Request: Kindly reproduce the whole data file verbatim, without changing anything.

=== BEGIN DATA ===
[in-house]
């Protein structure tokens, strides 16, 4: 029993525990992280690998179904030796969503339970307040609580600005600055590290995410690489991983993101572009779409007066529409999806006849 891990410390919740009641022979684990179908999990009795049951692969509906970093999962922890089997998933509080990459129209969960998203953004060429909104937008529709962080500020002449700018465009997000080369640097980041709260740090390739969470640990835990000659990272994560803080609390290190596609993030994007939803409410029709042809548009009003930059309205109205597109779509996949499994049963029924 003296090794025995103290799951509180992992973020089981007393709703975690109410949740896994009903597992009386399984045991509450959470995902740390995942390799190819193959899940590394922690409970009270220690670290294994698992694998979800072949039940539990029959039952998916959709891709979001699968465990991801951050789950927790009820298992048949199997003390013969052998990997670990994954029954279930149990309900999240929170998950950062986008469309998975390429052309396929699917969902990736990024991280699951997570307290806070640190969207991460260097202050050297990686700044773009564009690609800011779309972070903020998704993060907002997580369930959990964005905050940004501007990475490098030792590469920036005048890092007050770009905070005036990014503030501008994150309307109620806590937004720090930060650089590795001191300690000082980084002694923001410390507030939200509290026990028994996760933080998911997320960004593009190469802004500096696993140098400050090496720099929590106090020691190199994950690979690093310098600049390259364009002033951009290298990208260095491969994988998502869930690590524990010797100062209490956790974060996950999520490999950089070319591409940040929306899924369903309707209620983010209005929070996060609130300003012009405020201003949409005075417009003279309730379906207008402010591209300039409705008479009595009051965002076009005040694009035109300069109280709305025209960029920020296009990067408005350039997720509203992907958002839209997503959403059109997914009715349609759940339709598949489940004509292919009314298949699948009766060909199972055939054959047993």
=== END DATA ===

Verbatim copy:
[in-house]
């Protein structure tokens, strides 16, 4: 029993525990992280690998179904030796969503339970307040609580600005600055590290995410690489991983993101572009779409007066529409999806006849 891990410390919740009641022979684990179908999990009795049951692969509906970093999962922890089997998933509080990459129209969960998203953004060429909104937008529709962080500020002449700018465009997000080369640097980041709260740090390739969470640990835990000659990272994560803080609390290190596609993030994007939803409410029709042809548009009003930059309205109205597109779509996949499994049963029924 003296090794025995103290799951509180992992973020089981007393709703975690109410949740896994009903597992009386399984045991509450959470995902740390995942390799190819193959899940590394922690409970009270220690670290294994698992694998979800072949039940539990029959039952998916959709891709979001699968465990991801951050789950927790009820298992048949199997003390013969052998990997670990994954029954279930149990309900999240929170998950950062986008469309998975390429052309396929699917969902990736990024991280699951997570307290806070640190969207991460260097202050050297990686700044773009564009690609800011779309972070903020998704993060907002997580369930959990964005905050940004501007990475490098030792590469920036005048890092007050770009905070005036990014503030501008994150309307109620806590937004720090930060650089590795001191300690000082980084002694923001410390507030939200509290026990028994996760933080998911997320960004593009190469802004500096696993140098400050090496720099929590106090020691190199994950690979690093310098600049390259364009002033951009290298990208260095491969994988998502869930690590524990010797100062209490956790974060996950999520490999950089070319591409940040929306899924369903309707209620983010209005929070996060609130300003012009405020201003949409005075417009003279309730379906207008402010591209300039409705008479009595009051965002076009005040694009035109300069109280709305025209960029920020296009990067408005350039997720509203992907958002839209997503959403059109997914009715349609759940339709598949489940004509292919009314298949699948009766060909199972055939054959047993």